It is at this end of the Patriot universe that much of its deeper agenda is revealed. When Patriots talk about ``restoring the Constitution,’’ what they often have in mind is a campaign to roll back protections embodied in a wide range of amendments, as well as establishing a reading of the Second Amendment radically different from the one traditionally accepted by the U.S. court system.

It also is at this end of the universe that the charges of divisiveness and racism often leveled at the Patriots take on some weight. Plainly, the constitutional rollbacks would return the American system to a time when racial justice was not a considered concept. Not surprisingly, this is where the Patriots most closely resemble, and arguably are directly descended from, openly racist and anti-Semitic belief systems like those found in the Ku Klux Klan, the Aryan Nations, and the Posse Comitatus.

Most of these views are often dismissed by the mainstream legal profession as simple nonsense promoted by crackpots. And for the most part, the Patriots’ legal theories completely disintegrate when factually examined in the cold light of day. Nonetheless, the movement’s ranks continue to grow, and the mainstream courts, particularly in rural jurisdictions, now are faced with a sudden deluge of ``common law’’ documents that throw an already overburdened system into a tangle.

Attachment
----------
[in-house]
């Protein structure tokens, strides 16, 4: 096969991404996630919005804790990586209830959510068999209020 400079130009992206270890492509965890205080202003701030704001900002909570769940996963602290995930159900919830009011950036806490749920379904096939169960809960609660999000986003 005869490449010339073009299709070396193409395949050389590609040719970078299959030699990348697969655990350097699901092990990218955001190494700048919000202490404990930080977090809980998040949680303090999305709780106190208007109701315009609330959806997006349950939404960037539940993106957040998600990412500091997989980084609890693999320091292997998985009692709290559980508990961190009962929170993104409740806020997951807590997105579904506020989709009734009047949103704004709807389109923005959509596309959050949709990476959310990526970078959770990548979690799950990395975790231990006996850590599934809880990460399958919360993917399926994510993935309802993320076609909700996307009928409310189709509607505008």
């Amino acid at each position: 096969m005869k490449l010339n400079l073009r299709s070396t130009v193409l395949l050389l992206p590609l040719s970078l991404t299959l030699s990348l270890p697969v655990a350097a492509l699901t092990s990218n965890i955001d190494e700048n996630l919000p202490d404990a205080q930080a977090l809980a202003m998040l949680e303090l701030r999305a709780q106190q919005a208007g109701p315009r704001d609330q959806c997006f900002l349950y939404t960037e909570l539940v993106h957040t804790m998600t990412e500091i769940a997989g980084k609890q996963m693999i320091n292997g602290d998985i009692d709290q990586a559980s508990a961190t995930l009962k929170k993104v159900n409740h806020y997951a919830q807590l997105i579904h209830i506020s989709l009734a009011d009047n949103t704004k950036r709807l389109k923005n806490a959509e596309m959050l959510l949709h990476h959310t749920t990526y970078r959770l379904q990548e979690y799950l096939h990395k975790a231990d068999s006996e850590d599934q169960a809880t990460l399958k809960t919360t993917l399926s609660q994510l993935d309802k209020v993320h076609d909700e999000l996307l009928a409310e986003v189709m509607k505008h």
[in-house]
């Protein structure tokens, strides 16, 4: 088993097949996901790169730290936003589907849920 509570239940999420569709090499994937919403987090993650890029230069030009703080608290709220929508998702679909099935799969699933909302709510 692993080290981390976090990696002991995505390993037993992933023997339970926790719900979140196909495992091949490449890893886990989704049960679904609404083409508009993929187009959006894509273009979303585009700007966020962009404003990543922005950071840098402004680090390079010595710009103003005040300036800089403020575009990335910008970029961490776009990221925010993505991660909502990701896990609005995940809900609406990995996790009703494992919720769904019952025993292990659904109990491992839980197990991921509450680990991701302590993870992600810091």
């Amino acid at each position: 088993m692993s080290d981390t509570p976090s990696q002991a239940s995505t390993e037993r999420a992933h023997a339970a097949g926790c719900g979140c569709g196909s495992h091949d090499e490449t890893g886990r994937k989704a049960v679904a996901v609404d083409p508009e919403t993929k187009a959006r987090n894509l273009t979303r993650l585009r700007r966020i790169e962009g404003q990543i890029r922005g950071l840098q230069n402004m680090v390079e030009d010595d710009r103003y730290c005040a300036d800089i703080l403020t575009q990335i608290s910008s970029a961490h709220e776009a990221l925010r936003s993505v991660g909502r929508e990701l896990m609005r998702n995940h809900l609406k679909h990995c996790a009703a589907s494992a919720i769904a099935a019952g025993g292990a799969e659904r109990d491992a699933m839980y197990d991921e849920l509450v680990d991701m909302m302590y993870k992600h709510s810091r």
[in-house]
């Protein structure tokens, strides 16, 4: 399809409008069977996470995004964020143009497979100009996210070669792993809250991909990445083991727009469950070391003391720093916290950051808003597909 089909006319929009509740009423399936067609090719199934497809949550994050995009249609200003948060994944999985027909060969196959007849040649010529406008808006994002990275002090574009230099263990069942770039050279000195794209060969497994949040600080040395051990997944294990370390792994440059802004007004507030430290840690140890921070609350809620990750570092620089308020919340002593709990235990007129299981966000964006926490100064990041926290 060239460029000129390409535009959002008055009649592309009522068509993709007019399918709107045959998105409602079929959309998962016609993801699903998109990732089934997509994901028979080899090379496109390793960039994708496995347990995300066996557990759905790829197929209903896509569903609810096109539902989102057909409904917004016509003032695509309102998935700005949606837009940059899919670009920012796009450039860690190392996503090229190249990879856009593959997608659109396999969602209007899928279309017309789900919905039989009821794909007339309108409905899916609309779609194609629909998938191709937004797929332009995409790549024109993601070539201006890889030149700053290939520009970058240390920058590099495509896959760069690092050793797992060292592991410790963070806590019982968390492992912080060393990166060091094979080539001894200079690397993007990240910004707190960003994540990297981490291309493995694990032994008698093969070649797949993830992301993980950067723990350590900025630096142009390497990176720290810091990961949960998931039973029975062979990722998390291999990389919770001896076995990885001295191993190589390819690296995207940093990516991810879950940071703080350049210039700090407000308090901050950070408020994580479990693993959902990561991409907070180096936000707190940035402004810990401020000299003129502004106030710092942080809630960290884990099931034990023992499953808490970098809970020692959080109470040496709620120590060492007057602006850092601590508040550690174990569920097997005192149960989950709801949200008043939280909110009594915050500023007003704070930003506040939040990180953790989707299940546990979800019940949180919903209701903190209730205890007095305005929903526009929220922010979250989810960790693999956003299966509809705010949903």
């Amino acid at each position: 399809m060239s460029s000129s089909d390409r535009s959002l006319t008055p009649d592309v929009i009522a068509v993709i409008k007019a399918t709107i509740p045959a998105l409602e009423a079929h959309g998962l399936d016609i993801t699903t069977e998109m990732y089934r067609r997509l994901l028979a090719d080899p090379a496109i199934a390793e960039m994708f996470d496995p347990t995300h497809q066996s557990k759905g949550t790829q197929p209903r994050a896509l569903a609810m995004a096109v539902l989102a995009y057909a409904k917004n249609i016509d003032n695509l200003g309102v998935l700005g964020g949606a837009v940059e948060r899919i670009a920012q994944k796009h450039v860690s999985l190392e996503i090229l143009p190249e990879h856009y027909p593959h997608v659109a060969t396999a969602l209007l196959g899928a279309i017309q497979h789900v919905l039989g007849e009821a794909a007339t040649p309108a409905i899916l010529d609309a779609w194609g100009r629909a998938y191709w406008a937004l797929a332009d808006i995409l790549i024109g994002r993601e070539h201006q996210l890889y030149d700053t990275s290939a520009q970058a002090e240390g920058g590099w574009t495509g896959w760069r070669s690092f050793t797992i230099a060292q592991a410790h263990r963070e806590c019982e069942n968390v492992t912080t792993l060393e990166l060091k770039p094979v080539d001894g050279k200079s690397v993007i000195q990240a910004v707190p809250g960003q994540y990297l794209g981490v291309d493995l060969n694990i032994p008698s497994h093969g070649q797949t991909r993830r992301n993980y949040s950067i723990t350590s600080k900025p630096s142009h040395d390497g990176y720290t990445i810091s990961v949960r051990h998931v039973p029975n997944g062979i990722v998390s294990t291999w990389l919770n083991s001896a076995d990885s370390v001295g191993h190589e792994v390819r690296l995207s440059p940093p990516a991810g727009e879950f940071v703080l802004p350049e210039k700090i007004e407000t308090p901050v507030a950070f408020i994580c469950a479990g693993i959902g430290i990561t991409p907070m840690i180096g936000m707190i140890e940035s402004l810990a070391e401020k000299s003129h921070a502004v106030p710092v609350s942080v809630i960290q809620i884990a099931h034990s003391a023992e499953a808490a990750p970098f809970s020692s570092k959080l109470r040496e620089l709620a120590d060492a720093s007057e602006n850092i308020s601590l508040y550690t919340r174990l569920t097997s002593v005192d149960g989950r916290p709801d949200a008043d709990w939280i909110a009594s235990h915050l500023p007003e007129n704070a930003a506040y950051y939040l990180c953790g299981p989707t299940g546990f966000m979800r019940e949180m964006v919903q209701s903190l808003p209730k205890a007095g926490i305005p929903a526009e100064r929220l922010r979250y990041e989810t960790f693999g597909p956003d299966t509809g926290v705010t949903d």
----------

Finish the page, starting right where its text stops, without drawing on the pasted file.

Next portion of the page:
All the same, there is no law against being a crackpot. Otherwise, hundreds of Elvis sighters and UFO abductees would be rotting in prison cells alongside the Patriots, most of whom also are quite free to spread their conspiracy theories. The concern, rather, is what happens when the agenda of the Patriots, constructed out of an insular, paranoiac view of reality, tries to assert itself in the mainstream world. If their form of ``republic’’ comes to be, most of society’s current protections against racial injustice would vanish. Believers’ attempts to effect this agenda is certain to come into real conflict with mainstream Americans. Moreover, when Patriots begin to threaten public officials with hanging and other kinds of bodily harm, the potential for violence enters into the picture.

``What is going on in our society when somebody can come up with an idea like this, and a package of materials like this, and attract 200 people to a community meeting?’’ wonders Ken Toole, director of the Montana Human Rights Network. Toole has attended many of the sessions.

``To me, it's almost like a canary in a coal mine, and it's very indicative of how negative and hostile we've become about ourselves -- that somehow these people have managed to objectify the government at all levels, blame it for all kinds of things, and look for a way to kind of focus that anger.’’

About David Neiwert